their land, for the Great Spirit had given it to them. And so great
was the Prophet's influence that he was able to build a town where
the Indians lived peacefully tilling the ground, and where no "fire
water" was drunk.
Now about this time General Harrison, the Governor of the Territory
of Indiana, wanted more land. So he made a treaty with some
of the Indians and persuaded them to sign away their lands to him.
When Tecumseh heard of it he was very angry. He declared that the
treaty was no treaty, and that no land could be given to the white
people unless all the tribes agreed to it.
The Governor tried to reason with Tecumseh, but it was of no avail.
And as time went on it was more and more plain that the Indians
were preparing for war.
Tecumseh travelled about rousing tribe after tribe. "Let the white
race perish," he cried. "They seize our land, they trample on our
dead. Back! whence they came upon a trail of blood they must be
driven! Back! back into the great water whose accursed waves brought
them to our shores! Burn their dwellings! Destroy their stock!
Slay their wives and children! To the Redman belongs the country
and the Pale-face must never enjoy it. War now!
 War for ever! War
upon the living. War upon the dead. Dig their very corpses from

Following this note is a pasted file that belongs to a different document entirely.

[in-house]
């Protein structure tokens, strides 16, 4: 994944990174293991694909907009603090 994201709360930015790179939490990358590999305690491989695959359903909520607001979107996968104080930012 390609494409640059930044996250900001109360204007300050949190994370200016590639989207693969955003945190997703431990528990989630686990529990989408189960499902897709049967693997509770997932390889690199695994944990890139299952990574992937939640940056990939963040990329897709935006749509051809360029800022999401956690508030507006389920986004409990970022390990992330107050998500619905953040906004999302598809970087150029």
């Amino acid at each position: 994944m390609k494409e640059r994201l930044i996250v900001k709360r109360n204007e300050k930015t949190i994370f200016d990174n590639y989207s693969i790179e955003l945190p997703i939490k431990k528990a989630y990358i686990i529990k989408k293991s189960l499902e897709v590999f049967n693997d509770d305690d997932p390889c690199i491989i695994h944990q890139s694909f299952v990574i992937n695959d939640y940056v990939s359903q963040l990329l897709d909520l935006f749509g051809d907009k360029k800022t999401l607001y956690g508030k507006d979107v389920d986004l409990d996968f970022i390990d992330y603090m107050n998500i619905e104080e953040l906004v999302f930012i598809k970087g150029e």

their graves. Our country must give no rest to a white man's bones.
All the tribes of the North are dancing the war dance."
After speeches like these there could be little doubt left that
Tecumseh meant to begin a great war as soon as he was ready. And
as time went on the settlers began to be more and more anxious, for
murders became frequent, horses and cattle were stolen, and there
seemed no safety anywhere.
The Governor sent messages to the various tribes saying that these
murders and thefts must cease, and telling them that if they raised
the tomahawk against their white fathers they need expect no mercy.
The Prophet sent back a message of peace. But the outrages still
went on, and through friendly Indians the Governor learned that